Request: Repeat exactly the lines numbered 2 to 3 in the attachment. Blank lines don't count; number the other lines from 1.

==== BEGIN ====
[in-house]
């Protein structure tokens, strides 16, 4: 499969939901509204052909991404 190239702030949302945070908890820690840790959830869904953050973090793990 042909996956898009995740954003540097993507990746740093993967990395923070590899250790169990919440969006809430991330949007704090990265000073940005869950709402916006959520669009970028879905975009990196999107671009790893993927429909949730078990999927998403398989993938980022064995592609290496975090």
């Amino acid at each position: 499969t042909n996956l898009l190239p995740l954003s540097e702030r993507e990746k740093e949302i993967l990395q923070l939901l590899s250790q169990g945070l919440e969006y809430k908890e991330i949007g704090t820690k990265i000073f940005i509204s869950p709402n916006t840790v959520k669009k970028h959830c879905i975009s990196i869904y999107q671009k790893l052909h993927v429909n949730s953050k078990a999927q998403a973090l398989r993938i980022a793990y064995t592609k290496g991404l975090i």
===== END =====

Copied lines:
């Protein structure tokens, strides 16, 4: 499969939901509204052909991404 190239702030949302945070908890820690840790959830869904953050973090793990 042909996956898009995740954003540097993507990746740093993967990395923070590899250790169990919440969006809430991330949007704090990265000073940005869950709402916006959520669009970028879905975009990196999107671009790893993927429909949730078990999927998403398989993938980022064995592609290496975090």
């Amino acid at each position: 499969t042909n996956l898009l190239p995740l954003s540097e702030r993507e990746k740093e949302i993967l990395q923070l939901l590899s250790q169990g945070l919440e969006y809430k908890e991330i949007g704090t820690k990265i000073f940005i509204s869950p709402n916006t840790v959520k669009k970028h959830c879905i975009s990196i869904y999107q671009k790893l052909h993927v429909n949730s953050k078990a999927q998403a973090l398989r993938i980022a793990y064995t592609k290496g991404l975090i």